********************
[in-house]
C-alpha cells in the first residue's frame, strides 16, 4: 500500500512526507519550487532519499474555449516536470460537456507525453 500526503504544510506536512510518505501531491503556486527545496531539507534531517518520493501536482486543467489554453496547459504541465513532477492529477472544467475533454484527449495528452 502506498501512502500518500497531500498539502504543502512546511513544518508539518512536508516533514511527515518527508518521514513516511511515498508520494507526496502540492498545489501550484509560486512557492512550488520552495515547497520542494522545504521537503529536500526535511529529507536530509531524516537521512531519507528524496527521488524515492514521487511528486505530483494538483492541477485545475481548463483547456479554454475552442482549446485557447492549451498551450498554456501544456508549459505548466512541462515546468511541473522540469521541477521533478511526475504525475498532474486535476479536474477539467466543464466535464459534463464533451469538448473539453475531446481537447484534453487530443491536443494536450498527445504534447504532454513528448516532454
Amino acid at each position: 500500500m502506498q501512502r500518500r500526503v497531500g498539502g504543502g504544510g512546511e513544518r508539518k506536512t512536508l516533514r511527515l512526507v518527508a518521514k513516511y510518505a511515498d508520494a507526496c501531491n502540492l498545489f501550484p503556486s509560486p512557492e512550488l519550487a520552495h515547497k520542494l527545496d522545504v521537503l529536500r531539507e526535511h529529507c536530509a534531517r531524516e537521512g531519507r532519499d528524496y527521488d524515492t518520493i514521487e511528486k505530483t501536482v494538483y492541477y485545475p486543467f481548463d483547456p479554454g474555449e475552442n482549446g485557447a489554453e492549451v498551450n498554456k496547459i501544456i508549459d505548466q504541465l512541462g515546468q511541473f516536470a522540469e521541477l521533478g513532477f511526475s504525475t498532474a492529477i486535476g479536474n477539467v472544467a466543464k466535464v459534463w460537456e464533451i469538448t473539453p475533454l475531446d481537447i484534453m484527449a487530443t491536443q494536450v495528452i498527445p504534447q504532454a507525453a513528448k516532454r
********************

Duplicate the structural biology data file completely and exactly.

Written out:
[in-house]
C-alpha cells in the first residue's frame, strides 16, 4: 500500500512526507519550487532519499474555449516536470460537456507525453 500526503504544510506536512510518505501531491503556486527545496531539507534531517518520493501536482486543467489554453496547459504541465513532477492529477472544467475533454484527449495528452 502506498501512502500518500497531500498539502504543502512546511513544518508539518512536508516533514511527515518527508518521514513516511511515498508520494507526496502540492498545489501550484509560486512557492512550488520552495515547497520542494522545504521537503529536500526535511529529507536530509531524516537521512531519507528524496527521488524515492514521487511528486505530483494538483492541477485545475481548463483547456479554454475552442482549446485557447492549451498551450498554456501544456508549459505548466512541462515546468511541473522540469521541477521533478511526475504525475498532474486535476479536474477539467466543464466535464459534463464533451469538448473539453475531446481537447484534453487530443491536443494536450498527445504534447504532454513528448516532454
Amino acid at each position: 500500500m502506498q501512502r500518500r500526503v497531500g498539502g504543502g504544510g512546511e513544518r508539518k506536512t512536508l516533514r511527515l512526507v518527508a518521514k513516511y510518505a511515498d508520494a507526496c501531491n502540492l498545489f501550484p503556486s509560486p512557492e512550488l519550487a520552495h515547497k520542494l527545496d522545504v521537503l529536500r531539507e526535511h529529507c536530509a534531517r531524516e537521512g531519507r532519499d528524496y527521488d524515492t518520493i514521487e511528486k505530483t501536482v494538483y492541477y485545475p486543467f481548463d483547456p479554454g474555449e475552442n482549446g485557447a489554453e492549451v498551450n498554456k496547459i501544456i508549459d505548466q504541465l512541462g515546468q511541473f516536470a522540469e521541477l521533478g513532477f511526475s504525475t498532474a492529477i486535476g479536474n477539467v472544467a466543464k466535464v459534463w460537456e464533451i469538448t473539453p475533454l475531446d481537447i484534453m484527449a487530443t491536443q494536450v495528452i498527445p504534447q504532454a507525453a513528448k516532454r